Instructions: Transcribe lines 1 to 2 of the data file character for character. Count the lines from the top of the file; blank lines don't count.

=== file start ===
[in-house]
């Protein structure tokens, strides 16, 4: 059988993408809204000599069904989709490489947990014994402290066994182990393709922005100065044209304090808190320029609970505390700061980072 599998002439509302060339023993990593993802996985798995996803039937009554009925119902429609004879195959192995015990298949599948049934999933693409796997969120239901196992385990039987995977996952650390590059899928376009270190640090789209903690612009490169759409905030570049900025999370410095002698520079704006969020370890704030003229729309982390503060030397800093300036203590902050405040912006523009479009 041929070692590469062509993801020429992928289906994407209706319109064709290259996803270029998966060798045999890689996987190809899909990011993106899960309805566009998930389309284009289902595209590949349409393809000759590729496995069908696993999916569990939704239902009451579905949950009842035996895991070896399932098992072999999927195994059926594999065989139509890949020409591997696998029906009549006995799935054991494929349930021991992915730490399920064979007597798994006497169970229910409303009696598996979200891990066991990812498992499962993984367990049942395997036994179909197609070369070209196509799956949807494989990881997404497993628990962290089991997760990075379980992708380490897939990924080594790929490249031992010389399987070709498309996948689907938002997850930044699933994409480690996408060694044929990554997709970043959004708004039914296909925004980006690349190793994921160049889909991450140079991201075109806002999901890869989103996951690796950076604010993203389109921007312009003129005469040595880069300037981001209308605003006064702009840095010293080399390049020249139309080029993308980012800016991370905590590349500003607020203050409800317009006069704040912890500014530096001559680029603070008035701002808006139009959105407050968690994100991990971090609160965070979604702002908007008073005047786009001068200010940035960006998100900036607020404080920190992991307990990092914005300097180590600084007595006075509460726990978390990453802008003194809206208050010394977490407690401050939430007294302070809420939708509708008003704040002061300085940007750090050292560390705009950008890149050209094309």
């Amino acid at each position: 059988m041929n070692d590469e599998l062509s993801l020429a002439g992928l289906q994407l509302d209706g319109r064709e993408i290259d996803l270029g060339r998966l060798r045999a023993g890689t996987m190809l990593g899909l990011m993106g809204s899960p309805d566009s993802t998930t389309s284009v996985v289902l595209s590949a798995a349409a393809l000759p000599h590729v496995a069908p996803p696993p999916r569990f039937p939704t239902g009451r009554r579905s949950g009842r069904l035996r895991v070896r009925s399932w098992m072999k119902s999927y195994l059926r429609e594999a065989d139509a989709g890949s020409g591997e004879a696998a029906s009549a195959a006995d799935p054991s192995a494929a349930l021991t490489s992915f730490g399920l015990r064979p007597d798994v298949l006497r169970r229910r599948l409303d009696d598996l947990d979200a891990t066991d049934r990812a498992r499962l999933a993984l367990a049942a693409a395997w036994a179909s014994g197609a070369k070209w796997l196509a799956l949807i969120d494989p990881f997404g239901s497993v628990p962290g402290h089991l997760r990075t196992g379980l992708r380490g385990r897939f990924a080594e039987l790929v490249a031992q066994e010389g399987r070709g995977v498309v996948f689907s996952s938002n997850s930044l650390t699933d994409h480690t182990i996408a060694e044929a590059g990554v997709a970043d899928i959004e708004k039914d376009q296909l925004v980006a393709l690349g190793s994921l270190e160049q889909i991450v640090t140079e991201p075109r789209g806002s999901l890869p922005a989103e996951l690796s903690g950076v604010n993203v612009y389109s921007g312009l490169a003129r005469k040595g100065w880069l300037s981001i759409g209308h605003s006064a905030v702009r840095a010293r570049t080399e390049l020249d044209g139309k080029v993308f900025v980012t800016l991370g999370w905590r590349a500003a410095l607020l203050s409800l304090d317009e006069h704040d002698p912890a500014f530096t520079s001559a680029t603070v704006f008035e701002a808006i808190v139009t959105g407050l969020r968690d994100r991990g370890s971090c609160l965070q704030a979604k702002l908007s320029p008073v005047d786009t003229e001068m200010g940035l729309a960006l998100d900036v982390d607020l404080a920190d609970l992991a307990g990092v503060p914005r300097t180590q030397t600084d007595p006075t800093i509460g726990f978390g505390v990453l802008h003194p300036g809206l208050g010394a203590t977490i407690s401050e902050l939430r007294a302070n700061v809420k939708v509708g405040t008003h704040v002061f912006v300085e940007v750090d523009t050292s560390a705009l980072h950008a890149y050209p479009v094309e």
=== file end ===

[in-house]
């Protein structure tokens, strides 16, 4: 059988993408809204000599069904989709490489947990014994402290066994182990393709922005100065044209304090808190320029609970505390700061980072 599998002439509302060339023993990593993802996985798995996803039937009554009925119902429609004879195959192995015990298949599948049934999933693409796997969120239901196992385990039987995977996952650390590059899928376009270190640090789209903690612009490169759409905030570049900025999370410095002698520079704006969020370890704030003229729309982390503060030397800093300036203590902050405040912006523009479009 041929070692590469062509993801020429992928289906994407209706319109064709290259996803270029998966060798045999890689996987190809899909990011993106899960309805566009998930389309284009289902595209590949349409393809000759590729496995069908696993999916569990939704239902009451579905949950009842035996895991070896399932098992072999999927195994059926594999065989139509890949020409591997696998029906009549006995799935054991494929349930021991992915730490399920064979007597798994006497169970229910409303009696598996979200891990066991990812498992499962993984367990049942395997036994179909197609070369070209196509799956949807494989990881997404497993628990962290089991997760990075379980992708380490897939990924080594790929490249031992010389399987070709498309996948689907938002997850930044699933994409480690996408060694044929990554997709970043959004708004039914296909925004980006690349190793994921160049889909991450140079991201075109806002999901890869989103996951690796950076604010993203389109921007312009003129005469040595880069300037981001209308605003006064702009840095010293080399390049020249139309080029993308980012800016991370905590590349500003607020203050409800317009006069704040912890500014530096001559680029603070008035701002808006139009959105407050968690994100991990971090609160965070979604702002908007008073005047786009001068200010940035960006998100900036607020404080920190992991307990990092914005300097180590600084007595006075509460726990978390990453802008003194809206208050010394977490407690401050939430007294302070809420939708509708008003704040002061300085940007750090050292560390705009950008890149050209094309």